Initiatives are underway to increase geriatrics training in nonprimary care disciplines. However, no validated instrument exists to measure geriatrics knowledge of house officers in surgical specialties and medical subspecialities.METHODS
A 23-item multiple-choice test emphasizing inpatient care and common geriatric syndromes was developed through expert panels and pilot testing, and administered to 305 residents and fellows at 4 institutions in surgical disciplines (25% of respondents), emergency medicine (29%), medicine subspecialties (19%), internal medicine (12%), and other disciplines (15%).RESULTS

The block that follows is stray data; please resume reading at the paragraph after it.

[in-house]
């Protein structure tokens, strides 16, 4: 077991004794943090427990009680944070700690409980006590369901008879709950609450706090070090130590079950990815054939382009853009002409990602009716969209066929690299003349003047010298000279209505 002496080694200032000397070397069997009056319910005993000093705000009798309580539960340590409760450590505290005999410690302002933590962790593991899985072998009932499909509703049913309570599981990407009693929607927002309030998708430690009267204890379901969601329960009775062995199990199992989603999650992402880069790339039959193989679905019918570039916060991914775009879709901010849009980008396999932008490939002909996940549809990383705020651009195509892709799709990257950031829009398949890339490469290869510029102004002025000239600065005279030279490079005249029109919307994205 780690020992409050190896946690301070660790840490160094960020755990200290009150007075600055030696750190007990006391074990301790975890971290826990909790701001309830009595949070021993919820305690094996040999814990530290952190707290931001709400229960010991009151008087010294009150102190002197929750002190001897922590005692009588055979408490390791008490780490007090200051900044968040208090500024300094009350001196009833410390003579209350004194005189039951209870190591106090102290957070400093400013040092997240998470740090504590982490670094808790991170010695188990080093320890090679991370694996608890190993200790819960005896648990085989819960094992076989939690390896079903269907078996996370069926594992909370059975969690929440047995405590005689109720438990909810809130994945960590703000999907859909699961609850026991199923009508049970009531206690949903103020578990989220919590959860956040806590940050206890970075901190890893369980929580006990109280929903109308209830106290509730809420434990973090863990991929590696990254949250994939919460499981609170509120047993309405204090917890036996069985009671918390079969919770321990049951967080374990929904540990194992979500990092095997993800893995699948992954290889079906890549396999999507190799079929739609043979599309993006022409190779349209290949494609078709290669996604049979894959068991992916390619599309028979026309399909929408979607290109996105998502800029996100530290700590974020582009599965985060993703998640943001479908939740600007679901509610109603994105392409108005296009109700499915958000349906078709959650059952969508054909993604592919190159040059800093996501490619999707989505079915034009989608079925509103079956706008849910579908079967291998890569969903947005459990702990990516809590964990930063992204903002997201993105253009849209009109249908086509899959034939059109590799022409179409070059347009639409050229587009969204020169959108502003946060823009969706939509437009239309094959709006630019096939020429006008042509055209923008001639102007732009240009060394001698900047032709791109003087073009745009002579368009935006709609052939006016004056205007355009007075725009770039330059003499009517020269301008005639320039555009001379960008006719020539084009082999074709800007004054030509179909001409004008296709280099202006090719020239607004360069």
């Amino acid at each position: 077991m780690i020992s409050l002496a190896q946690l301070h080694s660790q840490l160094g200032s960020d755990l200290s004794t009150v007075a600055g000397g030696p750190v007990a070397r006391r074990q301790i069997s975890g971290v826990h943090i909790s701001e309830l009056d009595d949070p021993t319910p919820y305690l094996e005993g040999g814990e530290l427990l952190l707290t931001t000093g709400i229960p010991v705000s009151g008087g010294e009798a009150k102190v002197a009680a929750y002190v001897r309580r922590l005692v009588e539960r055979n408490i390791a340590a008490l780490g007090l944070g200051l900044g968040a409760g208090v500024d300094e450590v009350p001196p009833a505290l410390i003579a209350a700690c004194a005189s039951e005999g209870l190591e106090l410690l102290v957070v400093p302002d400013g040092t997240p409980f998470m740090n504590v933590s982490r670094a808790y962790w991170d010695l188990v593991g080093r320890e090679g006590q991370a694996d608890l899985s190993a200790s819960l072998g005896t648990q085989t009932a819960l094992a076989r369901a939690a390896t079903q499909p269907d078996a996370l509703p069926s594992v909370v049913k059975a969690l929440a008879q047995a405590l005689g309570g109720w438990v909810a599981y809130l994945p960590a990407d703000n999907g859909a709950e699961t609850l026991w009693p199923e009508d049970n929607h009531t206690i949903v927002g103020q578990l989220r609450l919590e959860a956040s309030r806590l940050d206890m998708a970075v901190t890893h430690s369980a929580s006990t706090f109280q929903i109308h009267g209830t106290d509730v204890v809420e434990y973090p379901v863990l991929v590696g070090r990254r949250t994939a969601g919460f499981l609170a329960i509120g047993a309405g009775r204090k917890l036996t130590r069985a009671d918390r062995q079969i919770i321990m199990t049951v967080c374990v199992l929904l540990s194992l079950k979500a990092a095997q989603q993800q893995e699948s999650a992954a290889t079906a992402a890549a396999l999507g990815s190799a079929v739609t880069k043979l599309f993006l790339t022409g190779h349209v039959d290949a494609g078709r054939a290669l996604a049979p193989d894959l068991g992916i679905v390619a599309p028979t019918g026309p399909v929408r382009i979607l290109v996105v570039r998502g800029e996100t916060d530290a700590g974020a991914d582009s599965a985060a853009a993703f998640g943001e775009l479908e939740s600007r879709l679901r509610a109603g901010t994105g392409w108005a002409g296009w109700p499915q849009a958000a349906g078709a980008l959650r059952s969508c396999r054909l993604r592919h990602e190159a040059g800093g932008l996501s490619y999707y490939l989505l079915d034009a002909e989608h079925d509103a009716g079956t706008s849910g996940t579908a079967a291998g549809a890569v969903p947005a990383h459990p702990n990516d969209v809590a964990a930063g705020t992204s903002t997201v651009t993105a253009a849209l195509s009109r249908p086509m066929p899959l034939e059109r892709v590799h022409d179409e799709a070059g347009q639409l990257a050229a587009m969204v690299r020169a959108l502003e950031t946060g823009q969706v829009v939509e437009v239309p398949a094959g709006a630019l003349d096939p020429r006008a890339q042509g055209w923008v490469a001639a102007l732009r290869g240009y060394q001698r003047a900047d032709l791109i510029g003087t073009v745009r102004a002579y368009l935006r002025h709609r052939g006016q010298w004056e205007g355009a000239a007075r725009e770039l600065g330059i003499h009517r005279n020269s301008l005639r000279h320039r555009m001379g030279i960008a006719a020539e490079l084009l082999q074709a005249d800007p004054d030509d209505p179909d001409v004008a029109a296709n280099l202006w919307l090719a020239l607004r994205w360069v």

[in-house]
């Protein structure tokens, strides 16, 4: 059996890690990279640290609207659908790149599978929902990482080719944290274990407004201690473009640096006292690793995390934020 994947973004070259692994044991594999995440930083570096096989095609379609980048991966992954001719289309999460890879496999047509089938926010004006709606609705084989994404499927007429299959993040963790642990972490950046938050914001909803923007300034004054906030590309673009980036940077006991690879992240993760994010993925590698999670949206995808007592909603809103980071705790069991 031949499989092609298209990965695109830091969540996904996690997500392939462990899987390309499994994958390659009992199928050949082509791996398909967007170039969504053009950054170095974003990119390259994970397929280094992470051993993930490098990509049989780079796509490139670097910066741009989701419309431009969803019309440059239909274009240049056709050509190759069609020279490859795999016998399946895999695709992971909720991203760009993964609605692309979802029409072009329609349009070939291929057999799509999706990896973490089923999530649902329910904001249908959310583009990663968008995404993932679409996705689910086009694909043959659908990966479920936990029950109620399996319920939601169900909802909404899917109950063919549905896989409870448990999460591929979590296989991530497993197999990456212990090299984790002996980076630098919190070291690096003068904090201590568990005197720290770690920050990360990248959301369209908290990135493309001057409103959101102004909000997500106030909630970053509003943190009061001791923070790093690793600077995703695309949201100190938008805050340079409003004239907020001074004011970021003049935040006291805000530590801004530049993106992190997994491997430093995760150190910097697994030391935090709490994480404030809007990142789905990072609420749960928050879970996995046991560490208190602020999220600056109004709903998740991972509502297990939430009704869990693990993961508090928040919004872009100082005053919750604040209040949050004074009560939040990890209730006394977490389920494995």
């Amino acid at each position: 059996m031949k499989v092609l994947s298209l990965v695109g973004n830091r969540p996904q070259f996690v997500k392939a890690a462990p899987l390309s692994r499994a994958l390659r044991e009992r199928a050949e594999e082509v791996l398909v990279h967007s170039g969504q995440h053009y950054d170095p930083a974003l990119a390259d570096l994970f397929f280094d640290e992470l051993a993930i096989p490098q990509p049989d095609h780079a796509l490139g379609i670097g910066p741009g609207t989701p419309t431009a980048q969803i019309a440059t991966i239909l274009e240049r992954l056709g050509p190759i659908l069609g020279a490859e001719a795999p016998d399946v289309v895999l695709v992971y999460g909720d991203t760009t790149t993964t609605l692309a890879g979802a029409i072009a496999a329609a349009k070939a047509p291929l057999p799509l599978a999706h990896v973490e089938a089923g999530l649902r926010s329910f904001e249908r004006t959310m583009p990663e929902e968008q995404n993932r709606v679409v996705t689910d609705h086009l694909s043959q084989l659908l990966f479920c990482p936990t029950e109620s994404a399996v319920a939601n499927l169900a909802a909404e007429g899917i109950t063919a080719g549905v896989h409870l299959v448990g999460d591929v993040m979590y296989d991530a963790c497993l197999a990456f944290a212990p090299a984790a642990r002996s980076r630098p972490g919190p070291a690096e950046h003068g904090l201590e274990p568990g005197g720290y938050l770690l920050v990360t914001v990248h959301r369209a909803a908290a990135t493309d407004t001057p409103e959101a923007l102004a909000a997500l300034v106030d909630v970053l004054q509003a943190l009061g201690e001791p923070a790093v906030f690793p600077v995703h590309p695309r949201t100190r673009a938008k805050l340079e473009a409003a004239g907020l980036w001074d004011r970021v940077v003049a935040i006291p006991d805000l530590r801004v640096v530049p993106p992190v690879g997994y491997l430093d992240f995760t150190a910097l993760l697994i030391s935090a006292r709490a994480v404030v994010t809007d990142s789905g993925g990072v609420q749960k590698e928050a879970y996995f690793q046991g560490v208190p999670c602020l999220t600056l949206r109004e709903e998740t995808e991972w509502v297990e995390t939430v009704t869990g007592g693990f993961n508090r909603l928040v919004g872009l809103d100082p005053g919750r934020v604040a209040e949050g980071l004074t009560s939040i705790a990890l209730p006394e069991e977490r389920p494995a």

Three items decreased internal reliability. The remaining 20 items covered 17 topic areas. Residents averaged 62% correct on the test. Internal consistency was appropriate (Cronbach's α coefficient=0.60). Validity was supported by the use of expert panels to develop content, and by overall differences in scores by level of training (P<.0001) and graded improvement in test performance, with 58%, 63%, 62%, and 69% correct responses among HO1, HO2, HO3, and HO4s, respectively.CONCLUSIONS
This reliable, valid measure of clinical geriatrics knowledge can be used by a wide variety of surgical and medical graduate medical education programs to guide curriculum reform or evaluate program performance to meet certification requirements. The instrument is now available on the web.